HARPER’S DAD IS getting a divorce from her beloved stepmother, Jane. Even worse, Harper has lost her stepsister, Tess; the divorce divides them. Harper decides to escape by joining a volunteer program to build a house for a family in Tennessee who lost their home in a tornado. Not that she knows a thing about construction.
Soon she’s living in a funky motel and working long days in blazing heat with a group of kids from all over the country. At the site, she works alongside Teddy, the son of the family for whom they are building the house. Their partnership turns into a summer romance, complete with power tools. Learning to trust and love Teddy isn’t easy for Harper, but it’s the first step toward finding her way back home.
From the Hardcover edition.
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|Title of eBook: How to Build a House|
|Release Date: 09-08-2009|
|Allowed Countries (hover)|
|Publisher: Random House Children's Books|
This eBook download is available in the following formats:
|Parent title||How to Build a House|
|Devices||Samsung Tablet, Apple Ipad & Iphone, Barnes & Noble Nook, Kobo eReader, Aluratek Libre, Iliad, Nokia, Blackberry, Hanlin|
|Note||ePub, short for electronic publication is one of our favorites and should be yours for a couple of reasons. ePub offers reflowable text giving you flexibility to manipulate how the content is presented. Moreover, lots of cool features are now being developed for the reader like advanced video and audio. ePub is now an industry standard, so all of the "non-propreitary" hardware manufacturers are now supporting it.|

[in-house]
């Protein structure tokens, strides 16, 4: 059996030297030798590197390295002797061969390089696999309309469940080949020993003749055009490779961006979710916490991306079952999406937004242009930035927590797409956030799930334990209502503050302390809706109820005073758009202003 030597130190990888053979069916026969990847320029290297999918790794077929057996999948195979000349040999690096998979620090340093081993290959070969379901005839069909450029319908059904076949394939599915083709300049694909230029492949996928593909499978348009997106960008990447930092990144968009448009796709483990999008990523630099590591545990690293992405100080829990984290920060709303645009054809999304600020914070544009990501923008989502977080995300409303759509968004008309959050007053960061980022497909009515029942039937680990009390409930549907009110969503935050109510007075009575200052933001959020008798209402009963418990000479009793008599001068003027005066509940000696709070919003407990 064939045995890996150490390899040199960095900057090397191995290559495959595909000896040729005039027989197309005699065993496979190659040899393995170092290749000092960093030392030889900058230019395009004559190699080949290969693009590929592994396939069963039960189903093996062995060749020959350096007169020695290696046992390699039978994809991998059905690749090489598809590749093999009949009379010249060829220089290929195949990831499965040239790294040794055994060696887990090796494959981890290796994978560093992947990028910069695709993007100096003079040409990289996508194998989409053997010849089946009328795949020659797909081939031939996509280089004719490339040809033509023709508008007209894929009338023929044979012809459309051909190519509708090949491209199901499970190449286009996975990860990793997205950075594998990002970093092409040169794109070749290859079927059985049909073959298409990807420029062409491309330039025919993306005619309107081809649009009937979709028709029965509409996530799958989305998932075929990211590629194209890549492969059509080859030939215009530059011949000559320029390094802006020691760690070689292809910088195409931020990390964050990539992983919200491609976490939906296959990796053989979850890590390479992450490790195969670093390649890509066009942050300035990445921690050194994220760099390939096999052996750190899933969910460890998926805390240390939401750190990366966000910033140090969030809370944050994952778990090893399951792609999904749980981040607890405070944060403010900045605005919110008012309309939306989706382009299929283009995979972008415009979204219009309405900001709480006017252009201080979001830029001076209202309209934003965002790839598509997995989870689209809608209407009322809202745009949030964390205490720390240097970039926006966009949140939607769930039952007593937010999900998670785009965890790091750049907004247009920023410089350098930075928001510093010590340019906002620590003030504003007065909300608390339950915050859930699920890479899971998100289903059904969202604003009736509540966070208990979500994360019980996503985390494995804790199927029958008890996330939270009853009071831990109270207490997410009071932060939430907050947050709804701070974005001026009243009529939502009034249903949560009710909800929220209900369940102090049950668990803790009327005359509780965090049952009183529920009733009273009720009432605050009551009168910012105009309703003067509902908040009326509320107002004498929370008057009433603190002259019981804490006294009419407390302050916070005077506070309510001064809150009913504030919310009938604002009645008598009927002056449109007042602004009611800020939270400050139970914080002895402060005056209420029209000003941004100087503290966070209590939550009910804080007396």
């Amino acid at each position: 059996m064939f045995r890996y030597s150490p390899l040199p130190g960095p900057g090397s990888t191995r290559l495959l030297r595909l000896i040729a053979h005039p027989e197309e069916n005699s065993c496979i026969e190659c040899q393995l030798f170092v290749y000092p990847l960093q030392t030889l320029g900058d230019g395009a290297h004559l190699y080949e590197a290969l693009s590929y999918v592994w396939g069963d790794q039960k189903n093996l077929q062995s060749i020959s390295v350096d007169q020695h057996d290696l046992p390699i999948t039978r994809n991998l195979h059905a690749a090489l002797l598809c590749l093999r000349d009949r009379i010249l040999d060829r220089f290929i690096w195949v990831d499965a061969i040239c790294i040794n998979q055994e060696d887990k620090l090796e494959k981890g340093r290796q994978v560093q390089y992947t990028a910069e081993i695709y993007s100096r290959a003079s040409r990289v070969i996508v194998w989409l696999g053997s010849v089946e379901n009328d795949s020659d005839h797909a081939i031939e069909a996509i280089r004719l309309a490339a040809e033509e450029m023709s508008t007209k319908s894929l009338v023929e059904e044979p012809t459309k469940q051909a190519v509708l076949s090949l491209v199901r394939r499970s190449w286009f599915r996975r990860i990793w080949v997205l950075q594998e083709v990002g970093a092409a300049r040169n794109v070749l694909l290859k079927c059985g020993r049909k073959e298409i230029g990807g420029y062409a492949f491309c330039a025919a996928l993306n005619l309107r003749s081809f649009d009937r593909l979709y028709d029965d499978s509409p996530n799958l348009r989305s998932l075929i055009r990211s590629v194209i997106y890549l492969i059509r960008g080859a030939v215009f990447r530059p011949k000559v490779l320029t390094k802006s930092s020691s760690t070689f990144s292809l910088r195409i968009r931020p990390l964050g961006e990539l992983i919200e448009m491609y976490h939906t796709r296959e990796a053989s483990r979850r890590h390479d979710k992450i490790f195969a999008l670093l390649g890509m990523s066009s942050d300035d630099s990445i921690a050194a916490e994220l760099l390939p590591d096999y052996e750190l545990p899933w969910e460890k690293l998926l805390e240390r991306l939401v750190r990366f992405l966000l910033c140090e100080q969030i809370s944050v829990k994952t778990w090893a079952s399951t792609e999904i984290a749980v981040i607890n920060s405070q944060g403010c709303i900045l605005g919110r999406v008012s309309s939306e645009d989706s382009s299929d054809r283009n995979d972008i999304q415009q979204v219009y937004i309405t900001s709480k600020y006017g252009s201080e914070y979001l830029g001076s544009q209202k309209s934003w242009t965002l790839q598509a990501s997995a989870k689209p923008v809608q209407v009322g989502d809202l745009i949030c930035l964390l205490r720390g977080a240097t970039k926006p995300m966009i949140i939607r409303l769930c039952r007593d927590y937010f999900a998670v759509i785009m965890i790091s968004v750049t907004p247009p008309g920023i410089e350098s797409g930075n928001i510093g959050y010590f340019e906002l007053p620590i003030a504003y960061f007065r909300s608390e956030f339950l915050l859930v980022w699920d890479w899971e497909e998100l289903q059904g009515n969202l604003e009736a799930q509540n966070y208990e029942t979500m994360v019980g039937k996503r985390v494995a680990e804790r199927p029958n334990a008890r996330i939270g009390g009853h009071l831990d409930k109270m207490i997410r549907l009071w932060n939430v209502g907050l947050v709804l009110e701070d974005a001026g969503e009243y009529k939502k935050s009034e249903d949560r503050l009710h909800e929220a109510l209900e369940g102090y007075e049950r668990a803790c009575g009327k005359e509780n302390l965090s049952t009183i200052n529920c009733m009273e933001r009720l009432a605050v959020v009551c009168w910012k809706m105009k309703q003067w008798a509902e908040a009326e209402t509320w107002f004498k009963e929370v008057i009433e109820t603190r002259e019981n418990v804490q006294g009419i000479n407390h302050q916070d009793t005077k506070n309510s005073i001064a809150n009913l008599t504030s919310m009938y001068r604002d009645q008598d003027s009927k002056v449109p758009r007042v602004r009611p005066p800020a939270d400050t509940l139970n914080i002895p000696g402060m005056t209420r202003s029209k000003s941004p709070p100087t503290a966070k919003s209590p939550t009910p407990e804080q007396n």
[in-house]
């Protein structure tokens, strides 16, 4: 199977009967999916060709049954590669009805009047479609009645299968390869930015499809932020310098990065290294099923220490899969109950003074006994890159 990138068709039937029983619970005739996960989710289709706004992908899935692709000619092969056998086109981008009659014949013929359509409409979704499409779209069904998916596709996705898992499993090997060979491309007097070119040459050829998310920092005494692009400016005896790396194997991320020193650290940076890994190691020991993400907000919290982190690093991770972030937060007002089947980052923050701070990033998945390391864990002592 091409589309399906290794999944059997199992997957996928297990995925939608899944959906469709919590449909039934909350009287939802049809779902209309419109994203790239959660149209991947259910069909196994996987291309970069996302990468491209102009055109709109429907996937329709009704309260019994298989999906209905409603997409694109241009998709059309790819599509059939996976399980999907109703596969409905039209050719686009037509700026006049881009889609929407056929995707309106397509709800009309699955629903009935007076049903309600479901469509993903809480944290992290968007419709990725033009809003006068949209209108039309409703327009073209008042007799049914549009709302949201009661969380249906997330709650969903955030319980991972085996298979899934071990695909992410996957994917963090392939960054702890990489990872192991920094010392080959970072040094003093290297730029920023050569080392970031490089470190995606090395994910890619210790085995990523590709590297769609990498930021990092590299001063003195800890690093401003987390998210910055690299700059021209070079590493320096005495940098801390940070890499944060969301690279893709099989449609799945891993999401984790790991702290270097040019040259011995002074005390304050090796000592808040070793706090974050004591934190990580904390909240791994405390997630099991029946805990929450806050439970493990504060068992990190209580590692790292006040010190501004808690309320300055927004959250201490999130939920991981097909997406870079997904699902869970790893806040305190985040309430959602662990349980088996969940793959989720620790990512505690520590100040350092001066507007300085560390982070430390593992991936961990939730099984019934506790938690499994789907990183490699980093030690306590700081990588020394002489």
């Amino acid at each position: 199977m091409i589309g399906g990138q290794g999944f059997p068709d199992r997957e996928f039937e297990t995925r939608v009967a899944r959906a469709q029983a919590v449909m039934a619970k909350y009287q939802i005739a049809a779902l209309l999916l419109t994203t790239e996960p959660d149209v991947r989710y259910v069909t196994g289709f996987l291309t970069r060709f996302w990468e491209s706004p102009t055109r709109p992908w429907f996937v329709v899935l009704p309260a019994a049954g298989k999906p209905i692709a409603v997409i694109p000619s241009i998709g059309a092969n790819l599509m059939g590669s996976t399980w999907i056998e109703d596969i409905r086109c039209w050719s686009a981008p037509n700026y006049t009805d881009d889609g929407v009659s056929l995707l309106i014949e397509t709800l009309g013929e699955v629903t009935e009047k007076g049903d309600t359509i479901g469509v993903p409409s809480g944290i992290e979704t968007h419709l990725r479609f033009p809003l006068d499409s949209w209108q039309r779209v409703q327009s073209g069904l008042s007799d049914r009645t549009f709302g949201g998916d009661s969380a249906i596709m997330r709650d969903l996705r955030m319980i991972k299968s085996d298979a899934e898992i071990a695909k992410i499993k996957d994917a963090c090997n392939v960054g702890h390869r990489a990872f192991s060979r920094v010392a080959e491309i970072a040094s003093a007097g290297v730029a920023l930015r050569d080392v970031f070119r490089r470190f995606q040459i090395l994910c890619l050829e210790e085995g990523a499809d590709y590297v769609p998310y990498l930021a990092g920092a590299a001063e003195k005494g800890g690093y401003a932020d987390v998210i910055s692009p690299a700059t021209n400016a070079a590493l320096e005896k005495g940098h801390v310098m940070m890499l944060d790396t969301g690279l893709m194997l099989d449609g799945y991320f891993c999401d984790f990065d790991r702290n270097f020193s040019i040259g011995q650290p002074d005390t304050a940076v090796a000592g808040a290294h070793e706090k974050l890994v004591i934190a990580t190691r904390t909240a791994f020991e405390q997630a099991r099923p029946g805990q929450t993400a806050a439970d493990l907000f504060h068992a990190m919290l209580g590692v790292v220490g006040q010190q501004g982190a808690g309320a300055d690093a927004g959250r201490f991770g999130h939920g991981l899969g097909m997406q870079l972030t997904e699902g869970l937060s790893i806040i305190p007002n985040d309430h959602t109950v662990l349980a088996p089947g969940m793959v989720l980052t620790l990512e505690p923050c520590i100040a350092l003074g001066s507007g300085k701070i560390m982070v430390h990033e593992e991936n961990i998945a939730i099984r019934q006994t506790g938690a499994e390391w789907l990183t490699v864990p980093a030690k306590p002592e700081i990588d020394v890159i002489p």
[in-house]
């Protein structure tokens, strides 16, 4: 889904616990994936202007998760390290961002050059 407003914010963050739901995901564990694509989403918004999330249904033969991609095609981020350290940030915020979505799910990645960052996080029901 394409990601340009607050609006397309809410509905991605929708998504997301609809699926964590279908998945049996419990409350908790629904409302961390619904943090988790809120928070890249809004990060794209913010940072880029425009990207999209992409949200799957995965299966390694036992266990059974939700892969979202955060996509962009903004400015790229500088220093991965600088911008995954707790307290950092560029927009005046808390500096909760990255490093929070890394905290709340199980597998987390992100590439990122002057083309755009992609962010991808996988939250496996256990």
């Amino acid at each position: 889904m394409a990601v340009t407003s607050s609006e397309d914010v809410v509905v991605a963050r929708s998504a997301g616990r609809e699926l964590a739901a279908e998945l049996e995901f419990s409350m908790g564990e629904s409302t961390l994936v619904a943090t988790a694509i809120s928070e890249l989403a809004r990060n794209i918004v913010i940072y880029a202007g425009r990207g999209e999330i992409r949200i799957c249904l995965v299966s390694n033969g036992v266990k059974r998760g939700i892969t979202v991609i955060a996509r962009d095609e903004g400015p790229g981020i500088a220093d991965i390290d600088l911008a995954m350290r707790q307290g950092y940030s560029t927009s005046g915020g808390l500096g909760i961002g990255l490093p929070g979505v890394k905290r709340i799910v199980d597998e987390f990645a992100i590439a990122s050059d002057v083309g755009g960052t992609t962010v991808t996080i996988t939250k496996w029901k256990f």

How to Build a House
It's being swallowed up. Glaciers are melting. Oceans are rising.
It's an indisputable fact: We're ruining the planet.
I'm finding it hard to keep this in mind gazing out my window. From where I'm sitting things look, well, dry. The earth looks thirsty. All I can see is dusty brown. Miles and miles of it stretching on forever.
Here comes a flight attendant now with her big block of a metal cart to ask me if I'd like something to drink.
If I'm thirsty.
I order a diet root beer. She smiles. Diet root beer is not a beverage she keeps in the recesses of her metal cart.
Okay. Make it a Diet Sprite.
Out of luck again.
I take water. No ice.
I swore off regular soda about a month ago and took up the diet variety. This has nothing to do with my body image, which I'll confess, like most of us, isn't exactly stellar. But this is about something bigger than just my thighs. It's about the national obesity epidemic. It's about taking a stand against the sugar water that's turning our children into Oompa-Loompas.
So I stopped.
I know diet soda isn't great for you either, but you have to start somewhere. And anyway, right now I'm drinking water. No ice.
We're about an hour away.
I've flown over this part of the country before. Many times. When you live in California and you have relatives in New York, everything in between feels like a big inconve-nience. It's what keeps you from them, or here from there, and you want it out of your way as quickly as possible because your headphones aren't working, and anyway you've already seen the movie three times.
But today I'm watching that big inconvenience and how it's changed from a flat, endless grid of look-alike...